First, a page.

Dave

            • 3. Re: inserting a library item on a page using Javascript
              MDSYNTST Level 1

              Hi Dave,

               

              Thanks again for your response.  I now have a javascript that can read all the assets in a library and place them in a textbox, which I'm sure you can imagine is not what I was going for...

               

              So, the javascript is working, but I now need to take the names of the assets and get them into my Objective-C program.  I know this isn't the correct forum for this discussion, but since we're on the topic I thought it might be a good starting point.

               

              So, I have this Javascript that can work totally within itself and read the names from the library.  However, if I'm calling that script from an external app, how might I instruct the javascript to return a value to the main program?

               

              Again, any insight is greatly appreciated, even the smallest of advice will be explored fully to come up with a solution.

               

              Thanks,

              Dave

              • 4. Re: inserting a library item on a page using Javascript
                Dave Saunders Level 4

                Assuming you have access to the equivalent of doScript, when that is used to run a JavaScript, the final value of the script is returned (coerced to a string? I'm not sure).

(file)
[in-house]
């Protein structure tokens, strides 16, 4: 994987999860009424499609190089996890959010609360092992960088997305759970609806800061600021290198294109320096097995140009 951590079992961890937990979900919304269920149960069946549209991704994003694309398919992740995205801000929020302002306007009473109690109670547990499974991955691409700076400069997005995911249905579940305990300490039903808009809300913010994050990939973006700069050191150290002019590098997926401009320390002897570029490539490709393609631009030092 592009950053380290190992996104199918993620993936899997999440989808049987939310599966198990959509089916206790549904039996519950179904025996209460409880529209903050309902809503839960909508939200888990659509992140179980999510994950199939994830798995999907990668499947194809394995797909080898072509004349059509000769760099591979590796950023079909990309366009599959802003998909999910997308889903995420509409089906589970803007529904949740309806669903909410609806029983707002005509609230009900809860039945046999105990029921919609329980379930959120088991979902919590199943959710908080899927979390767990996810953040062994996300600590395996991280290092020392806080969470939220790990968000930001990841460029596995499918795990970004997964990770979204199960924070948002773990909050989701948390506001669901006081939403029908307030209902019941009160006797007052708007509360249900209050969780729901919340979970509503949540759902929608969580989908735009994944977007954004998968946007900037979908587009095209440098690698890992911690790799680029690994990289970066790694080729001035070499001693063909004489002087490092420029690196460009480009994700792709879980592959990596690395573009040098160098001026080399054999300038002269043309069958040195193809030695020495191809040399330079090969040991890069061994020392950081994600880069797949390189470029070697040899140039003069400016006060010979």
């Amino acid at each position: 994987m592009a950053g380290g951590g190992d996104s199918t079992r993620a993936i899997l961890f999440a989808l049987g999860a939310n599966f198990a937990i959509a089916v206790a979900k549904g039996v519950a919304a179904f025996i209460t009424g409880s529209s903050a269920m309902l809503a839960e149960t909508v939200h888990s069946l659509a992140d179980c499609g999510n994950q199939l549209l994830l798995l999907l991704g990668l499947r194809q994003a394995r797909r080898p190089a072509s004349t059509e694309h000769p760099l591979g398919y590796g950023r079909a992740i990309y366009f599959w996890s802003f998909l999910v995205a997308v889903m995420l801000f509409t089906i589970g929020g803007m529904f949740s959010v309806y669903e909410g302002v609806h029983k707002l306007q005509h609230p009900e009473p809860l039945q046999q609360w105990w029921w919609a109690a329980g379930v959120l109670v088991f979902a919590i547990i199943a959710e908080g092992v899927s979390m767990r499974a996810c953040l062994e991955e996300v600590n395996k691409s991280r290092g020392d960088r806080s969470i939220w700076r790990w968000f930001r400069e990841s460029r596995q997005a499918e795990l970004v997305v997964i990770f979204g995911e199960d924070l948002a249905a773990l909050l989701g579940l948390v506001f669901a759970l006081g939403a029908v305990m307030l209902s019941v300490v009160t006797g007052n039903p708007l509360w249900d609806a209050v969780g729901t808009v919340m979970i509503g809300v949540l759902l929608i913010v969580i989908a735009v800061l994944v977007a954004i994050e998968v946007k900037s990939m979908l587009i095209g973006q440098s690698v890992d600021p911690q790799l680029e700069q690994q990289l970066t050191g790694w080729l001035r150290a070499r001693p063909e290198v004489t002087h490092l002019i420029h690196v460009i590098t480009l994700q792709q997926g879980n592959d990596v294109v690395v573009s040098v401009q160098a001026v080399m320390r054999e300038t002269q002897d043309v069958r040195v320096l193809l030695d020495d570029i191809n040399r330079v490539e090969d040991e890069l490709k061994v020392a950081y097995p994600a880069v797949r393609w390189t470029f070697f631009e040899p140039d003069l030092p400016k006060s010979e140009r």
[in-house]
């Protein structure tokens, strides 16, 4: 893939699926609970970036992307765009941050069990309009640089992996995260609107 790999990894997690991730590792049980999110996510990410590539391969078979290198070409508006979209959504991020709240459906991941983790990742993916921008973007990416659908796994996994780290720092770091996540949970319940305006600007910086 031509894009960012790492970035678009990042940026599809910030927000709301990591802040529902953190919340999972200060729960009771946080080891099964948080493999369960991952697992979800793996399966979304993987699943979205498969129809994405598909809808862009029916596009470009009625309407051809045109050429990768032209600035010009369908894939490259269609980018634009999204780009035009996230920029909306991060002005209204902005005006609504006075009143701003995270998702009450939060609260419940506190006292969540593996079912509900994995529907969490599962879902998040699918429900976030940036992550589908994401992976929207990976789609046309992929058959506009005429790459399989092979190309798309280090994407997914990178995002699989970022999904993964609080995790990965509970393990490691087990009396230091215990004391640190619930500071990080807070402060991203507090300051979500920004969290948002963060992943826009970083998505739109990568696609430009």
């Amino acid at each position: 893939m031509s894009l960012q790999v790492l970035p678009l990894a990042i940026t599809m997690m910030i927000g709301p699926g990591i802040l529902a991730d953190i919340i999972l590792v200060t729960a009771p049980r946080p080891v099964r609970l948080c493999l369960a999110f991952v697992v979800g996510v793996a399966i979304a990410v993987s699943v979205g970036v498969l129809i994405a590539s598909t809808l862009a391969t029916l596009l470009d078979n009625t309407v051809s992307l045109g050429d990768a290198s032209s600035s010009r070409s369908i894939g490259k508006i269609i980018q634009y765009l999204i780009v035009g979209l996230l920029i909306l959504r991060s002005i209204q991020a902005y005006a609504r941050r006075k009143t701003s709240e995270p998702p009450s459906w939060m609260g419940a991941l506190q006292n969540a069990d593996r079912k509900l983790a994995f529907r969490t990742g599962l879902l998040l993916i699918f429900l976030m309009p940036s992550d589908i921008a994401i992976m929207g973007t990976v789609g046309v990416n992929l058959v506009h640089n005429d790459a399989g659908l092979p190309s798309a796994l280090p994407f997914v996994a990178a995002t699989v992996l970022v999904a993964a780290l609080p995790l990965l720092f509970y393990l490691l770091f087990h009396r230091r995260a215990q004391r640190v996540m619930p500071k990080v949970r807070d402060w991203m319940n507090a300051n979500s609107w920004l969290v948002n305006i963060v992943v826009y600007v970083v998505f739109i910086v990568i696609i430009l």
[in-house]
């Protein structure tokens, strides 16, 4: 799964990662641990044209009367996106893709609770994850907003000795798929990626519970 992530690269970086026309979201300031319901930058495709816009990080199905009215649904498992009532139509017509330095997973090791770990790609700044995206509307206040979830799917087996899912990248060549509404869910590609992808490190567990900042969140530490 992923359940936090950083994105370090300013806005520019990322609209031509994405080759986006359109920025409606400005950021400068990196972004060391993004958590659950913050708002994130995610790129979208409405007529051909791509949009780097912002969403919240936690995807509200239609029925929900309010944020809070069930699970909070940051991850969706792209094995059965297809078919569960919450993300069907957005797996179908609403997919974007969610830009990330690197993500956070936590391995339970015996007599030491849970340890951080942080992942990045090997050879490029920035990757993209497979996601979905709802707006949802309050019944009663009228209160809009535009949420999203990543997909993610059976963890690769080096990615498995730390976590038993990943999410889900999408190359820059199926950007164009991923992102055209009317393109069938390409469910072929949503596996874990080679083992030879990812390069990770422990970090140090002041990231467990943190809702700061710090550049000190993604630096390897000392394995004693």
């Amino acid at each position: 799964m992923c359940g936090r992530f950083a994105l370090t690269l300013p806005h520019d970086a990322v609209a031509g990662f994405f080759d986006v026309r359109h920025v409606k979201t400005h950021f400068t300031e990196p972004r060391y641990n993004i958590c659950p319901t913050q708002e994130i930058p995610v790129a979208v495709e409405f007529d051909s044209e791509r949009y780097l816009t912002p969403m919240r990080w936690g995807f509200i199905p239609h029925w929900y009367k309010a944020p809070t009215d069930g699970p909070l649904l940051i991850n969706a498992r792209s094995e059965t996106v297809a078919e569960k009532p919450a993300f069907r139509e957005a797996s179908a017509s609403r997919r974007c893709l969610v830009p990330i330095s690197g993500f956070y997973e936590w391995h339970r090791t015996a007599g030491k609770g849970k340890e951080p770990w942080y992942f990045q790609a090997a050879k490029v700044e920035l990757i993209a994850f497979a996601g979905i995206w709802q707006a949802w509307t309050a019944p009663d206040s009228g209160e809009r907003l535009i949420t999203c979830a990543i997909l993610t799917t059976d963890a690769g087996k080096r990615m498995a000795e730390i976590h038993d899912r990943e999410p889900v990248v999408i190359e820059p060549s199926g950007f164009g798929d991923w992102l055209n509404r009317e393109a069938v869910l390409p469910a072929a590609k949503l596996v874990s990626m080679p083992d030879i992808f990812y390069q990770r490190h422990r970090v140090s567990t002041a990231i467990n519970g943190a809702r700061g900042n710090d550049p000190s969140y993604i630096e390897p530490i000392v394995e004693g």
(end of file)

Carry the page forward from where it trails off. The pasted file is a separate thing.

Of course, you can always pass information from one place to another by using keyed labels. In my work (I spend most of my time writing scripts for Typefi Publish wherein the same script might get executed at the end of every page as the Typefi Engine composes the document), I often will add a keyed label to the document that passes information from one run of the script to the next. Here's an example (that includes reading the script itself to extract version information from the second line) -- while slightly inefficient, it has the benefit of putting the version info in a defined, easy to find place:

                 

                    function registerFirstCall(aDoc, interactive) {
                        var scriptFile = getScriptPath();
                        var scriptName = scriptFile.name;
                        if (aDoc.extractLabel(scriptName) == "" || interactive) {
                            scriptFile.open("r");
                            var firstLine = scriptFile.readln();
                            var secondLine = scriptFile.readln();
                            scriptFile.close();
                            if (secondLine.indexOf("//VERSION: ") == 0) {